position function is x(t) = vo + vot

A velocity function describes the 3D velocity of an object as a function of time. Therefore, the velocity function is given by the derivative of the position function with respect to time.

v(t) = d/dt (x(t))

If the velocity is constant then
v(t) = vo

Under constant acceleration then
v(t) = vo + aot

The acceleration function which describes the object’s 3D acceleration as a function of time is given by tbe derivative of the velocity function.

a(t) = second derivative x(t)

So if you integrate everything this is what you get… The position function of a uniformly accelerating object is:

x(t) = x + vt + 1/2 (att)

Is that what you are saying? This would suppose that one has a stable timing function, or I am wrong in this.

What my code was doing is assuming the dt value (time interval between two frame) is small enough to be taken as the infinitesimal dt.

In practice it is not always true, and framerate variations will give slightly different results. But it gets mostly unnoticed by users and seem to be used in games. Apart from some hardcore gamers benchmarking the player speed in Quake3 for several framerates, and showing the optimal was around 90-100fps (authentic).

Some pseudo code describing my code :

if key_is_down then accel = 1 else accel =0;

speed = oldspeed + accel*dt;

position = oldposition + speed *dt;

Then I deal with friction (opposed to speed) to allow slowdown when not accelerating, and I set the speed to 0 if small enough. Else it does funny things, no rest for the heroes :slight_smile: !

Of course, there is some coordinates transformations because speed is a 2D vector (the starting part about orientation).

I hope I made it clearer now.
By the way, the moderators may want to move this thread to the ‘Math and Algos’ forum.

ok… will try that right away. One last question, I see this pos->X.x pos->Y.x pos->O.y ect… and was wondering what they stand for. Thanks again

Sorry for not reading this daily. Little time to browse around.

I would like to point out that there are many ways
to get this done, and the results you get will depend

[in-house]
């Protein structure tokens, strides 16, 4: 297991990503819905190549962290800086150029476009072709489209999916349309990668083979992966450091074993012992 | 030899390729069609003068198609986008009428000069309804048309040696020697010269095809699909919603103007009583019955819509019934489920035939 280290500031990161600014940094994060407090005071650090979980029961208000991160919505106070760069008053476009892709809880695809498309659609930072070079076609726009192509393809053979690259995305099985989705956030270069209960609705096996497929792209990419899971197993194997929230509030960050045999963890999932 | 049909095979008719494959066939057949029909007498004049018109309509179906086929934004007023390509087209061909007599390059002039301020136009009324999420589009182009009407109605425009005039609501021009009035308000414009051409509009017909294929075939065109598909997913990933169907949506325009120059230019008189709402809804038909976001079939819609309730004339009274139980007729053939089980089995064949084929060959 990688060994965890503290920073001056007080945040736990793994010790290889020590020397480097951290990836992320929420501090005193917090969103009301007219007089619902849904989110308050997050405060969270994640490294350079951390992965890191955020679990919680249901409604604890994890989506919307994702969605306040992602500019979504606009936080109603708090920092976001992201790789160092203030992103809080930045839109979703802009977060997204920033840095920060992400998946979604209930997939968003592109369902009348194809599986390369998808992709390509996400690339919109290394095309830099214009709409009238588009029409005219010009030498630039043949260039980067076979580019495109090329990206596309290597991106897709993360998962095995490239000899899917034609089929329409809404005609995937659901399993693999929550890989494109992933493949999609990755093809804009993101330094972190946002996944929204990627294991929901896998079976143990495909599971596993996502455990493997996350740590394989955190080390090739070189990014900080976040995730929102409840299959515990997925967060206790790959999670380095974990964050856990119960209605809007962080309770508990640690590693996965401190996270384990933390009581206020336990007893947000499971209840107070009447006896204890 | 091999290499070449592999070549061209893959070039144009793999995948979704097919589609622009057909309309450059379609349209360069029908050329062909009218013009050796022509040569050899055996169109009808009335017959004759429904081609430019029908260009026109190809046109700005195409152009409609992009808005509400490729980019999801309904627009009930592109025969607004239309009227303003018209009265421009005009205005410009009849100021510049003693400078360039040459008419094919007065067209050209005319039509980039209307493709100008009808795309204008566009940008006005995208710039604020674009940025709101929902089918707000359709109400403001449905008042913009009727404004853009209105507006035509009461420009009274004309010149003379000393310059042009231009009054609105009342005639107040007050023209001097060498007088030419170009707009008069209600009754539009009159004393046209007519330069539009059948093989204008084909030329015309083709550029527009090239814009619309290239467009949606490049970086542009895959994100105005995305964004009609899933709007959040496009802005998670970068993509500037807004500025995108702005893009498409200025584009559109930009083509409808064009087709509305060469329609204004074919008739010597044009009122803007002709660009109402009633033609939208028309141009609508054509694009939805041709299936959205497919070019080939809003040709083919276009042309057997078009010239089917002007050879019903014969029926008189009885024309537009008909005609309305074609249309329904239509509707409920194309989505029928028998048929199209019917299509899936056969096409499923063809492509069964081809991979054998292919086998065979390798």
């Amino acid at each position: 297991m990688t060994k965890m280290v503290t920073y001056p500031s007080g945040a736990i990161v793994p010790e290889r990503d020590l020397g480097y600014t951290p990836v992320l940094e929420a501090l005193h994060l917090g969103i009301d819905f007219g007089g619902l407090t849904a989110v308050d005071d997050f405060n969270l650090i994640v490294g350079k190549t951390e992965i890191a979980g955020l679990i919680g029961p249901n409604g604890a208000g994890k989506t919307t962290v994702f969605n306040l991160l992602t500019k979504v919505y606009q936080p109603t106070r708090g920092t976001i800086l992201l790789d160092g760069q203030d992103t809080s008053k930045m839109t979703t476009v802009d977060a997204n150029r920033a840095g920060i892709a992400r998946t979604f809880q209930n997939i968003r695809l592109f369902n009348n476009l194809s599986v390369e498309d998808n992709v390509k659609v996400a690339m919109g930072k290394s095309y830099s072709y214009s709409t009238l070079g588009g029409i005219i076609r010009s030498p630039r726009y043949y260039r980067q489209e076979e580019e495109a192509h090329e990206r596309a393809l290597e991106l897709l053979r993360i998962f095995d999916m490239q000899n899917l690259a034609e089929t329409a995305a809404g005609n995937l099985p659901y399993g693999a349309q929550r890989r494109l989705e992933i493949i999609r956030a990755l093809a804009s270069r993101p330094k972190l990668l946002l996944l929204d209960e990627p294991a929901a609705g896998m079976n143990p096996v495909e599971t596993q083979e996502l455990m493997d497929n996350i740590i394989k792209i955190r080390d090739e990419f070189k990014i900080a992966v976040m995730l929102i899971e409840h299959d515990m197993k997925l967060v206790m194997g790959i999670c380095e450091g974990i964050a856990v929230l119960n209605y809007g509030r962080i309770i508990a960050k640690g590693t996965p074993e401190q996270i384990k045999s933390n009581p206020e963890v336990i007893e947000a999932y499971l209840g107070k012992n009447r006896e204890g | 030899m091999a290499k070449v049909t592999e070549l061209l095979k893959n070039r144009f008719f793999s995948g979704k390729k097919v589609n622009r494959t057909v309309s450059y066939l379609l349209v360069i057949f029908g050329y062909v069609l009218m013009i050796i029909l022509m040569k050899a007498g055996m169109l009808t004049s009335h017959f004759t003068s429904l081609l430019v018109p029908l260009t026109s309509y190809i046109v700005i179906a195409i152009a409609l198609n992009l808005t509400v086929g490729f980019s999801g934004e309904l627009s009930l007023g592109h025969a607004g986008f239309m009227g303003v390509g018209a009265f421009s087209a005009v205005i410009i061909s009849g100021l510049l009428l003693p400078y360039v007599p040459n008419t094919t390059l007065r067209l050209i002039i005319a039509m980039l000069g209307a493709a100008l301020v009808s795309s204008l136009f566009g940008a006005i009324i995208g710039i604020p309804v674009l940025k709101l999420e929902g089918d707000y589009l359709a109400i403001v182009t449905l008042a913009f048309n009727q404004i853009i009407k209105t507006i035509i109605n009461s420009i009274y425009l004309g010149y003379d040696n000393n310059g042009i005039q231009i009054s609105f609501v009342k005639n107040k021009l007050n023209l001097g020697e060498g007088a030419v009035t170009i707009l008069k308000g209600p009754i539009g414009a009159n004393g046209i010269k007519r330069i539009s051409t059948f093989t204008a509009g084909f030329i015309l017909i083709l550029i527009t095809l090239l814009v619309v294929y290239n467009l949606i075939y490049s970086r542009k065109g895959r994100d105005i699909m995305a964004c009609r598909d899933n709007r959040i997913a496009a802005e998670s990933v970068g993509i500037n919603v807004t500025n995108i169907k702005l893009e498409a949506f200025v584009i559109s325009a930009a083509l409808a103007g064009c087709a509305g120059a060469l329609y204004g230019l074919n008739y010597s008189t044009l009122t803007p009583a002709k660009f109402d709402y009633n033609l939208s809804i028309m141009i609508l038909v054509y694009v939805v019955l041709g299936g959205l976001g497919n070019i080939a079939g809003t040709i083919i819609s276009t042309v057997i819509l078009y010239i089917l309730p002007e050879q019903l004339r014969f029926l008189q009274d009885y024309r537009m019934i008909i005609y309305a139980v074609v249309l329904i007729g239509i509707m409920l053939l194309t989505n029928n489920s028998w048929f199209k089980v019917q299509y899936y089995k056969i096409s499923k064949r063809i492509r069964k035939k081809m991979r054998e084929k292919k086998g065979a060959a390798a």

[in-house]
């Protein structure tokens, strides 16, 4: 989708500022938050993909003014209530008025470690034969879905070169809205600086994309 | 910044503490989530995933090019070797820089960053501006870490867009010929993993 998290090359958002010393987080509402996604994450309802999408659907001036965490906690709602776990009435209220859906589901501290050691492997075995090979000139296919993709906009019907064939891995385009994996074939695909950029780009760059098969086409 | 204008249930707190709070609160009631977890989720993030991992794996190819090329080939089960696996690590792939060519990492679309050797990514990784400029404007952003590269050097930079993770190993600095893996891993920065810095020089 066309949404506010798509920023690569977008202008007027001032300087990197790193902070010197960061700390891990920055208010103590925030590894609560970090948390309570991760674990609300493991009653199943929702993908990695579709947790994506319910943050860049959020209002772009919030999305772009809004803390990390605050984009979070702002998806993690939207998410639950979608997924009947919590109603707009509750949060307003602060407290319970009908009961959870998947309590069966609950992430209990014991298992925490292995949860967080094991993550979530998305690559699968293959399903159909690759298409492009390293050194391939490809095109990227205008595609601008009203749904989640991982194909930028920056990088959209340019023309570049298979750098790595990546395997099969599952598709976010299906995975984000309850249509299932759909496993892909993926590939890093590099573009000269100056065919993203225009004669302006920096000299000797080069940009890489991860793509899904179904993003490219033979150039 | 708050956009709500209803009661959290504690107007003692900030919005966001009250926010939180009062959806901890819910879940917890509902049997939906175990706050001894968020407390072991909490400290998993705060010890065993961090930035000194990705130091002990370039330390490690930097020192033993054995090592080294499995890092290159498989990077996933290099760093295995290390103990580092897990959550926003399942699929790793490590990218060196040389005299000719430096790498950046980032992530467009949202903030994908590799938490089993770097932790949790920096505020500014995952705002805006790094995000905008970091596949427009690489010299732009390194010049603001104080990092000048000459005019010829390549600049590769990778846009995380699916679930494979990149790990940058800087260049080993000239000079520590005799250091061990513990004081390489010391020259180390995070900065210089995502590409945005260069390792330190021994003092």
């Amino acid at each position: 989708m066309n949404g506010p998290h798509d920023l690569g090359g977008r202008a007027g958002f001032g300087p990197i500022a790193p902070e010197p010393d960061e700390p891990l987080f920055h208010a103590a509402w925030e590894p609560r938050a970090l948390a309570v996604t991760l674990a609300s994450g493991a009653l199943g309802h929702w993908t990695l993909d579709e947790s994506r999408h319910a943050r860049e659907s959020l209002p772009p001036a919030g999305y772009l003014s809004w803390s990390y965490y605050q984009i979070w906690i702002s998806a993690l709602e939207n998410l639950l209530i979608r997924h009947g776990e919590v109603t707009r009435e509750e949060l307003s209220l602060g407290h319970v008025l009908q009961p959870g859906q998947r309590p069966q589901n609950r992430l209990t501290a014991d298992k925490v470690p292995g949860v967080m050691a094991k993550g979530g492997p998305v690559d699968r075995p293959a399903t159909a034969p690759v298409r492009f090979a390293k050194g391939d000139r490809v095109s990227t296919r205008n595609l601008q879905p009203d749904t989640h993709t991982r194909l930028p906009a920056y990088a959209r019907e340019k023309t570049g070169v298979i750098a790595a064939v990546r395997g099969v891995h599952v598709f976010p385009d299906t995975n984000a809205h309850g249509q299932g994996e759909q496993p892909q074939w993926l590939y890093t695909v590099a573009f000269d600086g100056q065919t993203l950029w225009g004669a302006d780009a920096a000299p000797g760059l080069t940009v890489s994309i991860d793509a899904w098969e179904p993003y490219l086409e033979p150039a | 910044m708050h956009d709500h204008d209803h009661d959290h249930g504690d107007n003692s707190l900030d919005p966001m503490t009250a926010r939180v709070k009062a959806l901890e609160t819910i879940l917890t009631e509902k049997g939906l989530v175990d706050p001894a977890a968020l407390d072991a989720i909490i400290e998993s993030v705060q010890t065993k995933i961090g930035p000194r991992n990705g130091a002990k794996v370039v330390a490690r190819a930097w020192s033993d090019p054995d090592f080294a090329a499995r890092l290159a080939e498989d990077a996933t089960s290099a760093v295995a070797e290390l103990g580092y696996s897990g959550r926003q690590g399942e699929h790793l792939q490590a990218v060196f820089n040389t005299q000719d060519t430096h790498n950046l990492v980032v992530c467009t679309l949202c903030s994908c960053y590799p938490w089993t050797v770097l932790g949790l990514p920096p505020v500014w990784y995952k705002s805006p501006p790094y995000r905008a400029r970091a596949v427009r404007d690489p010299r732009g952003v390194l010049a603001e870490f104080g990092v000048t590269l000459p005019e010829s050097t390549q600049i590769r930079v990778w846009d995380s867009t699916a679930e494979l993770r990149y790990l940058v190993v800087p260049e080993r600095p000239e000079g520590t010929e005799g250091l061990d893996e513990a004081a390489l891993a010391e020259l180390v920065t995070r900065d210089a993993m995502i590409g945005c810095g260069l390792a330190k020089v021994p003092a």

on the application. I would advise anyone to stick
with physically accurate representations. For this
particular “simulation” of a translating/rotating
object in 3D, you should write the equations of
motion based on Newton’s laws, and keep track of
all the states – such as position, velocity, the
4 quaternion components, and their rates of change.

Do what the “aerospace vehicle dynamics and control”
people would do. You have a system like this:
x_dot = A x + b
where x is the vector of states and x_dot the
rate of change of x. Use any numerical integration
technique you like (Euler’s method, Runge-Kutta).
The matrix A depends on the object, and the vector
b can be time-dependent. You cannot help but
building A based on the simulation (rarely will
you see a situation where A changes with time).
The keystrokes, mouse-motions, and joystick
movement will change the vector b.

I hope this is helpful. Otherwise, make some Google
searches on “equations of motion” to get an idea.

pos is made of 4 vectors, 1 for the origin of the local coordinates system, the 3 others are the local X,Y,and Z vectors. So pos->O represents the position of the player, pos->X should point to the left of the player, pos->Y to forward, and pos->Z to up.

Here are the definition of C structs that are mentionned in my code, as well as some other useful stuff :

	ensemble de types pour le reperage dans l'espace :
		- vecteur (coordonnee spatiale ou vertex).
		- face, constituee de trois vecteurs.
		- repere (base relative, constituee de 3 vecteurs unitaires et d'un vecteur origine.
typedef struct
   float x,y,z;
   } vecteur;

inline vecteur add_vect(vecteur v1,vecteur v2)

	return v1;

inline float norme(vecteur v)

	return sqrtf(v.x*v.x + v.y*v.y + v.z*v.z);

inline float norme2(float x,float y)
	return sqrtf(x*x + y*y);

typedef struct
   unsigned int A,B,C;
   } face;

typedef struct
   vecteur O,X,Y,Z;
   } repere;

// some constants too :
#define BASE_SPEED 6.0

const double M_TWOPI = 2 * M_PI;

Les "constantes" sont en USI metrique.

float SENSITIVITY = 0.004;
/* sensibilité de la souris */

const float PLAYER_HEIGHT = 1.80;

/* vitesse absolue maximale. ici: 6 m/s

/* acceleration absolue.


 /* ??pour mettre autant de temps
    ?? a accelerer qu'a ralentir il faut que FRICTION soit la moitie de ACCELERATION */

void set_player_speedaccel(float max_speed, float friction)
	MAX_SPEED    = max_speed;
	FRICTION     = friction;
	ACCELERATION = 2.0 * friction;

Thanks iznogoud for your replies, even if they seem a bit too complex for me :stuck_out_tongue:

Thanks guys for helping out. I figured out the problem of why my camera was “jerky” when translating it using keyboard keys, in my case w-a-s and d. Simply, after each key press, I called my render camera routine. That was the root of all evil! Now I just call the camera draw routine in the render scene routine and everything is as smooth as can be. Again, thanks